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May 5, 2015

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Threatened with lawsuits, Boulder City puts hold on law limiting political signs

Dave Olsen

Dave Olsen

The Boulder City Council voted on Tuesday to put a moratorium on enforcement of an ordinance limiting residents to placing no more than two political signs in their yards during election seasons.

The moratorium is aimed at avoiding any potential litigation from the Nevada American Civil Liberties Union, which contacted City Attorney Dave Olsen to tell him the group believes the ordinance is unconstitutional.

During a council meeting on March 8, Olsen had suggested the ordinance was unconstitutionally vague and asked for the moratorium.

The council’s vote then was split, as members did not agree on how long the moratorium should remain in effect. Olsen then drafted a new resolution for the council to consider at Tuesday’s meeting, which limits the moratorium to the current election cycle.

Adding to the urgency, Olsen received a phone call from Allen Lichtenstein, general counsel for the Nevada ACLU, earlier on Tuesday, he said.

Lichtenstein agreed with Olsen’s opinion on the ordinance and advised himnthat, if the city attempted to enforce it, the organization would be forced to consider filing a lawsuit against the city for infringing on the First Amendment right to free speech.

City Manager Vicki Mayes said she has also been told by two property owners that they would sue the city if told to take down their signs.

It is “an unenforceable law,” Olsen said. “This places the city on much firmer ground with regard to civil rights and free speech.”

The council passed the moratorium unanimously. Olsen said he plans to bring an amended ordinance back to the council by the end of the election cycle in June.

At least 80 properties in Boulder City are in violation of the ordinance, Mayes said. If the moratorium had not been passed, Olsen said, violators would have been subject to fines up to $1,000, as they would be charged with a misdemeanor in municipal court.

Pursuing those charges, Olsen said, would “give those property owners standing to file a lawsuit.”

Under the moratorium, residents are allowed to place an unlimited number of signs under 6 square feet on their property. They are also allowed one sign of up to 14 square feet.

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  1. The ACLU is right on with this one -- Boulder City made it a crime to express one's self on one's own property and is dire need of a smackdown. Just another gimmick to balance their budget which will backfire in legal fees.

    "The struggle for liberty has been a struggle against Government. The essential scheme of our Constitution and Bill of Rights was to take Government off the backs of people." -- Justice Douglas concurring in Columbia Broadcasting Sys., Inc. v. Democratic Nat'l Comm., 412 U.S. 94 (1973)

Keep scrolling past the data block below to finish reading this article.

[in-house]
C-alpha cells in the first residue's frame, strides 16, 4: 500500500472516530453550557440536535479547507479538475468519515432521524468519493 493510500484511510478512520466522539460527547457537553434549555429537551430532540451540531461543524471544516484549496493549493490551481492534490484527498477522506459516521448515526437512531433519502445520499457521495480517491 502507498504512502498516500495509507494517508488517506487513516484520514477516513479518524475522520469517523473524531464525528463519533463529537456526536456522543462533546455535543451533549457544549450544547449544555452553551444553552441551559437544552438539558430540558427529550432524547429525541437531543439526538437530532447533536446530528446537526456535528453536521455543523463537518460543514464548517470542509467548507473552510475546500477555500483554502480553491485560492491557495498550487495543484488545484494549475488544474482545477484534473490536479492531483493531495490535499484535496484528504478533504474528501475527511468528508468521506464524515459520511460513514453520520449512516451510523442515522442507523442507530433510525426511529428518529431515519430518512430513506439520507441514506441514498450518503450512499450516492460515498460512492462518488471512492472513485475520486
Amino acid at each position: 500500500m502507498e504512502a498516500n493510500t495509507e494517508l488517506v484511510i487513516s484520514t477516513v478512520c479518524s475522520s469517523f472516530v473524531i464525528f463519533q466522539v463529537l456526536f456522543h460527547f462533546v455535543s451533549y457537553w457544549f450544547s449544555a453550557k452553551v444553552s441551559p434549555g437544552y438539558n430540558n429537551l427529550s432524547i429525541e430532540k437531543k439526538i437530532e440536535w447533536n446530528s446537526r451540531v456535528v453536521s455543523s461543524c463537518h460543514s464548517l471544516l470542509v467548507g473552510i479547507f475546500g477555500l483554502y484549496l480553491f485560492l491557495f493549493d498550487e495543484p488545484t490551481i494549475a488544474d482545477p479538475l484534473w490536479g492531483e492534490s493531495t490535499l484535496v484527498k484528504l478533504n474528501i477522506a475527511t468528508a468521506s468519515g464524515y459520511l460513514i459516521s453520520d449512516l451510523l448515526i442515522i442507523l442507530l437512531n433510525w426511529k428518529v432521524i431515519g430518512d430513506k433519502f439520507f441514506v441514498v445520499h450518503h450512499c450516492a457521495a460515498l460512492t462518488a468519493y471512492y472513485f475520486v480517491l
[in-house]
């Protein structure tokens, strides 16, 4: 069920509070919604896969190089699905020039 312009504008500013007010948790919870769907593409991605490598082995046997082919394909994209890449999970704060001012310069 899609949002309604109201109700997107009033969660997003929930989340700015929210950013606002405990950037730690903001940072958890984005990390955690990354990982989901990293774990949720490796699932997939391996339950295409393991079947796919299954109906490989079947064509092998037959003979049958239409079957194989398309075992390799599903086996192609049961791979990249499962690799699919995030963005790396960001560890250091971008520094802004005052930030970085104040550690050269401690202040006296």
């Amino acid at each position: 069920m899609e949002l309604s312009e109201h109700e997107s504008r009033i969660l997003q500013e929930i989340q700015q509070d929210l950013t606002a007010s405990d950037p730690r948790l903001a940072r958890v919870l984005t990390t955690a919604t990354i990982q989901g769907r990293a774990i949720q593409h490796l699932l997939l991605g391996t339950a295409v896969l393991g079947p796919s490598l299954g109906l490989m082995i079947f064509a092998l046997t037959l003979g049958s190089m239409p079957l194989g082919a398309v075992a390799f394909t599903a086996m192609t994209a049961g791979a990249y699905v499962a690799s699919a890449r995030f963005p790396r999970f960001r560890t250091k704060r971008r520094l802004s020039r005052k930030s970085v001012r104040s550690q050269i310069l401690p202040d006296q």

2. Boulder's new plan: "You can have as many signs as you want as long as they support liberals".

  3. Well this could open the door to some of those HOA'S that don't allow signs of any kind.

  4. Another reason the ACLU is actually anti-American. BC didn't restrict the ability to express your views on your own property, just the amount of signs you use to do that. I'm surprised the ACLU got involved since most of the candidates in BC are conservative Republicans...

  5. "BC didn't restrict the ability to express your views on your own property, just the amount of signs you use to do that."

    dave202 -- so what part of "Every citizen may freely speak, write and publish his sentiments on all subjects being responsible for the abuse of that right; and no law shall be passed to restrain or abridge the liberty of speech" do you not understand?

    The high courts addressed the "signs as speech" issue and their Constitutional protections long ago -- in this state our supreme court last addressed this point in 2001's S.O.C., Inc. v. Mirage Casino-Hotel where the above bit from Nevada's Declaration of Rights was compared to the federal First Amendment. The court concluded "nothing indicates that Article 1, Section 9 was intended to restrain private conduct."

    It's not much of a stretch to conclude Boulder City has made free speech a crime.

    "The fact that society may find speech offensive is not a sufficient reason for suppressing it. Indeed, if it is the speaker's opinion that gives offense, that consequence is a reason for according it constitutional protection. For it is a central tenet of the First Amendment that the government must remain neutral in the marketplace of ideas." -- HUSTLER MAGAZINE AND LARRY C. FLYNT v. JERRY FALWELL, 485 U.S. 46, 55-6 (1988)